Right now we see a lot of growth and SMEs are growing more quickly than the rest of the economy and it is a period where we might foster some really cool tech giants here in Europe. But to do that we need to realise what changes they face before they just get sold, before they even reach a certain size.
Does the Commission’s digital single market programme help big tech giants more than smaller European companies?
I think we need to realise the reasons behind regulatory initiatives, they’re bringing all of us benefits. We can disagree sometimes on the details of them. But harmonisation through regulation is something that we need to have one unified market to grow, also for SMEs. Then we can discuss the concrete articles and how it’s drafted. But in general, harmonisation through regulation and common regulations is a good thing for SMEs. But of course there’s always the built-in contradiction that bigger companies have more money and when regulation and changes in regulation cost money then they have an easier time adapting to those changes than small companies do.
EU countries are taking different approaches to how they regulate tech companies. We see Macron trying to promote an image of France as a startup nation. Are his initiatives enough to actually change the French tech sector?
Of course it is a good thing. There’s no contradiction between big companies’ growth and small companies’ growth. There’s an ecosystem growing out of the same economy, and right now the economy is good. I think it’s nice to have a French leader stepping ahead and saying we want digital and SME growth, it’s not something we’ve seen from France before.
And it brings to the table also a focus and an understanding of what the issues are for smaller companies and why we have two-thirds of all SMEs, the unicorns, the high-fliers that can really grow, being sold within the first two growth phases. We have to focus on that. I’m not saying that no company should ever be sold, but that kind of nearly automatic consolidation, that each time a unicorn that can really grow into something larger, it gets to a certain level and it gets sucked up into larger corporations. For a lot of innovative and traditional industries that are buying tech companies, this is good. But there must also be some kind of awareness about why. It has to do among other reasons with market fragmentation in Europe. It’s still not a unified digital single market. I think that’s the main driver, the fragmented market.
We’re still expecting a few tech-related announcements from the Commission before its term ends next year. One is Commissioner Pierre Moscovici’s plan to introduce a new way of taxing digital companies next month. How could that affect European tech firms?
It’s something I chose actively to engage on because it’s a political problem, it’s a perception issue. And I think the whole discussion can give a wrong impression of the industry. It can have a huge impact on image, but of course also on financials. But as sometimes perception is reality, you need to handle that perception that there is a problem. We are leaning towards global frameworks. We understand there will be a kind of global EU steer and even a scope limitation so it will be limited to certain type of companies. At least that’s what we hear through the grapevine right now. I hope it can be done in a way that we don’t close our borders and hamper a specific type of industry. It’s a very complex issue because of course, we believe everybody should pay tax. But we also believe you should be fair and not single out an industry and say you need to pay tax because you’re a digital company. If it has to be done, it has to be done in a way that’s not like singling out innovative companies. Which could also hamper Europe because they’ll put their investments elsewhere. Let’s face it, they had a big financial impact on the growth of SMEs, creating a lot of networks for SMEs. Many of them replaced the old distribution chains of shops and brought costs down, which also means that SMEs have more available cash for anything else.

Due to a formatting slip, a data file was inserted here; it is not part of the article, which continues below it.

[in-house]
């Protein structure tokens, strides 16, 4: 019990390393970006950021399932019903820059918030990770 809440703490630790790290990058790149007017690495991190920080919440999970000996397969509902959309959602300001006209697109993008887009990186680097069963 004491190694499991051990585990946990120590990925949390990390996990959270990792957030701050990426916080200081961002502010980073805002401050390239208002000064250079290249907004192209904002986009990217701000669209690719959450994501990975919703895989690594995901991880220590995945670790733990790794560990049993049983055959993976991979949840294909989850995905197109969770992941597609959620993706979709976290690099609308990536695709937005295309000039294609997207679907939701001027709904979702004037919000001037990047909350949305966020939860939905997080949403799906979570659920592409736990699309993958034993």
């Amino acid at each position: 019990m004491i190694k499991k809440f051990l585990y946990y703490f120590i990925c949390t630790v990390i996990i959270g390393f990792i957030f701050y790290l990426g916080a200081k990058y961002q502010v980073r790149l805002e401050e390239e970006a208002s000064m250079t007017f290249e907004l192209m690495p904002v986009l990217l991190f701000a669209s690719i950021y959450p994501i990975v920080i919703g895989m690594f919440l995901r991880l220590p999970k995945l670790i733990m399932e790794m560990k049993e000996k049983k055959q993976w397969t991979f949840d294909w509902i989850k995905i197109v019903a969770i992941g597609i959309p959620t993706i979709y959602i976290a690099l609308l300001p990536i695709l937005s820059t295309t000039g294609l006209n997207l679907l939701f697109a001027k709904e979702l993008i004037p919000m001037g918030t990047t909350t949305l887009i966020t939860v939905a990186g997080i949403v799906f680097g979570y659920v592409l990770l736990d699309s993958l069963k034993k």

The Commission says digital companies pay an average tax rate of 9% in the EU, while other companies pay 23%. Moscovici said last week his staff is for now still trying to identify where these companies make profits.
The good thing is they don’t seem to be totally focused on saying it has to be like this. They’re exploring different solutions. There was talk of taxing where you get data from the user. Because the user gives data and that is seen as value creation. I cannot see how this can be done and I’m not sure it’s the right solution. Giving your data is something you do to receive a service, so to me, this is very, very difficult to look at. All the tax experts I’ve spoken to also cannot see how this thinking can apply in a modern society.